As I'm writing this, the Pirates are in the process of blowing yet another game. They had the lead entering the ninth inning and then their once-vaulted relief pitcher gave up a tying home run, sending the game into extra innings. This is the fourth game in the past week that the Pirates have lost or almost lost in the final minutes, and at least the 10th this season. Their starting pitcher performs a solid seven innings, and then the relievers, the same group who made the Top of the Ninth feel like a coronation each game last season, manage to ruin it. And yet, day after day, the same thing keeps happening. The same good pitchers are taken out, the same bad ones are put in, and the same results occur. Everyone knows baseball is a game of adjustments, and this team is making few.
Additionally, I saw the film Edge of Tomorrow last week which tells the story of Tom Cruise's character who's stuck in a time loop and keep replaying the same futuristic battle each day until he completes it perfect. The movie combined The Matrix, Groundhog's Day, and even some Super Metroid in order to create a compelling story that actually felt a lot like a video game. In fact, the movie is an excellent reminder of why video games are such a great model for learning and motivation. In both video games, and game-based learning, players/learners will try multiple times to solve a complex problem and advance to new levels and challenges. Sometimes simple adjustments work and other times the players need to try entirely new techniques. This is one element of my game-based class I need to improve for next year: there needs to be a stronger narrative and more complex challenges which naturally draw in players, rather than simply relying on the promise of more XP (experience points).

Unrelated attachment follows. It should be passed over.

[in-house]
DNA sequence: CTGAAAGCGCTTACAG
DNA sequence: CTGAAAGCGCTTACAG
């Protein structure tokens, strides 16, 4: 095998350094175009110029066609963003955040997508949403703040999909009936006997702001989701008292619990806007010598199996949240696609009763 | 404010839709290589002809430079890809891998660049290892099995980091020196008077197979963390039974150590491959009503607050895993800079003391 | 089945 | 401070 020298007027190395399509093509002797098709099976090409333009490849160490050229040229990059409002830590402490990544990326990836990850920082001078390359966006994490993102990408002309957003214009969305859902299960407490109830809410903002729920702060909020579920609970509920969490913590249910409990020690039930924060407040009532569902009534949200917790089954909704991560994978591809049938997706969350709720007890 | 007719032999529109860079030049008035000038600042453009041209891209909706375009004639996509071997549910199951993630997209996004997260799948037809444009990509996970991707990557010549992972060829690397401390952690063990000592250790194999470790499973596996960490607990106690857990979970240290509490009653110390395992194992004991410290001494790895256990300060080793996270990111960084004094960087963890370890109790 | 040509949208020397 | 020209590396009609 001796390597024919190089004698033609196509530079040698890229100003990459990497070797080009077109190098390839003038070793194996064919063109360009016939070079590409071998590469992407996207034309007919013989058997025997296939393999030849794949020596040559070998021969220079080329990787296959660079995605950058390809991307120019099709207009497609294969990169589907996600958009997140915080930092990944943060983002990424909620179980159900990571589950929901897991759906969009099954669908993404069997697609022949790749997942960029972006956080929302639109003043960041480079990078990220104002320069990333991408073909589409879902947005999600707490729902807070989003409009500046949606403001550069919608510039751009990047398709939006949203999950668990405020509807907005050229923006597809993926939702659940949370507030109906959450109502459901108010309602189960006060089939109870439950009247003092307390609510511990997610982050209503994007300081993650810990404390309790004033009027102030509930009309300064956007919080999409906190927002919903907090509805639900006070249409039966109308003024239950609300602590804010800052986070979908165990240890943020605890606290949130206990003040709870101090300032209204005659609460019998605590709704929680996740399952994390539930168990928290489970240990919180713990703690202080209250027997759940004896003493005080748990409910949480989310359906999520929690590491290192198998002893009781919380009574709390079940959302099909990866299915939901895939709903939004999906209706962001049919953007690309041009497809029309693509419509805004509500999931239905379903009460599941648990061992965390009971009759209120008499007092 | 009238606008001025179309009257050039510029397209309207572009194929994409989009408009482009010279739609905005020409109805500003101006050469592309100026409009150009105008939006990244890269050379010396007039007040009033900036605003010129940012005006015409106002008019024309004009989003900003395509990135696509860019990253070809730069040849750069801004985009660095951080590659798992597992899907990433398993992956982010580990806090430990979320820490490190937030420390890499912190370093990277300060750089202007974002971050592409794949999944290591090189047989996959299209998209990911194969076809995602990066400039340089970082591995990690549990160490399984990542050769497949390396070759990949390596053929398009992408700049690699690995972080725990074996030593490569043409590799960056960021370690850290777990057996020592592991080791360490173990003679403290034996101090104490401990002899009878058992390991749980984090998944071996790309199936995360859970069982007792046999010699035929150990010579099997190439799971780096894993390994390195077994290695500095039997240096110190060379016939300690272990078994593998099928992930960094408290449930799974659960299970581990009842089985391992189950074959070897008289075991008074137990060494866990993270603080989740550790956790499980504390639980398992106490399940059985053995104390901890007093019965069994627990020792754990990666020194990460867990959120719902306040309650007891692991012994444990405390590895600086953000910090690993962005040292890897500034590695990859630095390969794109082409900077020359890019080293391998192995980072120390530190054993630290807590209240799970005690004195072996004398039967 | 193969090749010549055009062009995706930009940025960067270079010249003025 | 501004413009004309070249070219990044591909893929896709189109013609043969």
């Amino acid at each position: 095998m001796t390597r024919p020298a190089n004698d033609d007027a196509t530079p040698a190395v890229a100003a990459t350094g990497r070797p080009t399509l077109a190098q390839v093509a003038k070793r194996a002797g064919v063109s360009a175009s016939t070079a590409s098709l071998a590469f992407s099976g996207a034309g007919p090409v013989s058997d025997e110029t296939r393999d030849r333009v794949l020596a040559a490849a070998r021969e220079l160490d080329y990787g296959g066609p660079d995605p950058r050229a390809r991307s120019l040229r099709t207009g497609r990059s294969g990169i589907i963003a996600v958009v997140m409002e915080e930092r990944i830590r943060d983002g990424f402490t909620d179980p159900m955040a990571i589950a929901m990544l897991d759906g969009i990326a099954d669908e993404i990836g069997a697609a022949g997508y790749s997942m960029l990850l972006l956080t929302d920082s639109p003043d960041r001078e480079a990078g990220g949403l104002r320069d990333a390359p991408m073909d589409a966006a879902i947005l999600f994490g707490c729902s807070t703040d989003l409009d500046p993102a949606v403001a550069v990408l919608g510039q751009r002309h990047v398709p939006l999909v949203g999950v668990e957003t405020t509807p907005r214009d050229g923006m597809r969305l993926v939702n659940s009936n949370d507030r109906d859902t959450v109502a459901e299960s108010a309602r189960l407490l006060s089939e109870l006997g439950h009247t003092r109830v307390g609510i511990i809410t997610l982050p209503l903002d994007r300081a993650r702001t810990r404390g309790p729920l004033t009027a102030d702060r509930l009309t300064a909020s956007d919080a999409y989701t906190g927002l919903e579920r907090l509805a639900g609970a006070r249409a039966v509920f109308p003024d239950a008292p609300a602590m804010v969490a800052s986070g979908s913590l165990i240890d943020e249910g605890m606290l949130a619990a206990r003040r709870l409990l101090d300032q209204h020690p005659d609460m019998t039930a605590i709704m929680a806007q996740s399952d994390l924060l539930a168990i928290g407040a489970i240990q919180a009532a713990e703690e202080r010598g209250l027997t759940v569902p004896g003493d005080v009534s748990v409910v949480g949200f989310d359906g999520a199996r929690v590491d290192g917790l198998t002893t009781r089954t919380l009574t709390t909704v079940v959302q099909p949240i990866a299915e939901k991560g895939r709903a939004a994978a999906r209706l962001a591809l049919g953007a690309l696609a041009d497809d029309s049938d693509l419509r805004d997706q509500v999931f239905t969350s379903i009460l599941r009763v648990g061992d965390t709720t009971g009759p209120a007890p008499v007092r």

Of course, this leads to the third incarnation of Groundhog's Day...summer itself. Summer is both excellent and empty as each day essentially begins the same way. Each day I wake up, walk the dogs, eat a bagel...and then, with no clear job or responsibilities, I have the choice to use the day wisely or waste it. Will I transcribe some interviews, or watch Netflix? Will I drive to Cincinnati to see the Pirates, or simply mow the grass? Will I attend three graduation parties for dinner, or simply go find a McDonald's dinner box? Regardless, at the end of each day, the cycle resets, and I'll wake up the next day with the same choices. And while that's exciting, in many ways it's a lot of responsibility. While I don't have to justify my time to anyone this summer, when September rolls around, I'm going to look back on the past three months and think "well done, Self!" or "wow...what a waste...". Aren't we all?
So teachers and students, enjoy your Groundhog's Day break. Hopefully by the end, you'll be able to win this game.
Update: Ok, so the Pirates ended up coming back to win...with a walk-off walk. Still...